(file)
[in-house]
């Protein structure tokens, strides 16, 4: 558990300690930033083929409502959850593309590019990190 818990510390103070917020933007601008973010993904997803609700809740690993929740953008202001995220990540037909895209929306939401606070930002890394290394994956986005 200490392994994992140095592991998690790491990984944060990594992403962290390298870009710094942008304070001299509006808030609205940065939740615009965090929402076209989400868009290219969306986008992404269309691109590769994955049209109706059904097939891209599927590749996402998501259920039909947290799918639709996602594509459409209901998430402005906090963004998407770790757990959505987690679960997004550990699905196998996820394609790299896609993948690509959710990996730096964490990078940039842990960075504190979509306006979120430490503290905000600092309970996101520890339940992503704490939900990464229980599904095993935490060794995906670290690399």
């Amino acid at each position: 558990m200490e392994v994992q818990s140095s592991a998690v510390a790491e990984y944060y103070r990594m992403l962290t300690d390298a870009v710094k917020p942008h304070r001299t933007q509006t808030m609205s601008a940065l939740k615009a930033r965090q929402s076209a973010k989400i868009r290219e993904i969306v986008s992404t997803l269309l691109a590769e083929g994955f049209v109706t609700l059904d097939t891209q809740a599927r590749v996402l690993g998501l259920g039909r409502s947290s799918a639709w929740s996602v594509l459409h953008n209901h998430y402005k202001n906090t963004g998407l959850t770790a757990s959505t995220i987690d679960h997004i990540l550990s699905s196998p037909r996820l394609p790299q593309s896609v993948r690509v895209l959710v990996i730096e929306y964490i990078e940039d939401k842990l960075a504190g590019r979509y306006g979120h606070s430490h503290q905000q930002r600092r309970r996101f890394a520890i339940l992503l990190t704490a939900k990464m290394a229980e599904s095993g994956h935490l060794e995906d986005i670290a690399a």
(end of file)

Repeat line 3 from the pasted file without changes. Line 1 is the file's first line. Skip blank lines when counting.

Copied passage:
């Amino acid at each position: 558990m200490e392994v994992q818990s140095s592991a998690v510390a790491e990984y944060y103070r990594m992403l962290t300690d390298a870009v710094k917020p942008h304070r001299t933007q509006t808030m609205s601008a940065l939740k615009a930033r965090q929402s076209a973010k989400i868009r290219e993904i969306v986008s992404t997803l269309l691109a590769e083929g994955f049209v109706t609700l059904d097939t891209q809740a599927r590749v996402l690993g998501l259920g039909r409502s947290s799918a639709w929740s996602v594509l459409h953008n209901h998430y402005k202001n906090t963004g998407l959850t770790a757990s959505t995220i987690d679960h997004i990540l550990s699905s196998p037909r996820l394609p790299q593309s896609v993948r690509v895209l959710v990996i730096e929306y964490i990078e940039d939401k842990l960075a504190g590019r979509y306006g979120h606070s430490h503290q905000q930002r600092r309970r996101f890394a520890i339940l992503l990190t704490a939900k990464m290394a229980e599904s095993g994956h935490l060794e995906d986005i670290a690399a």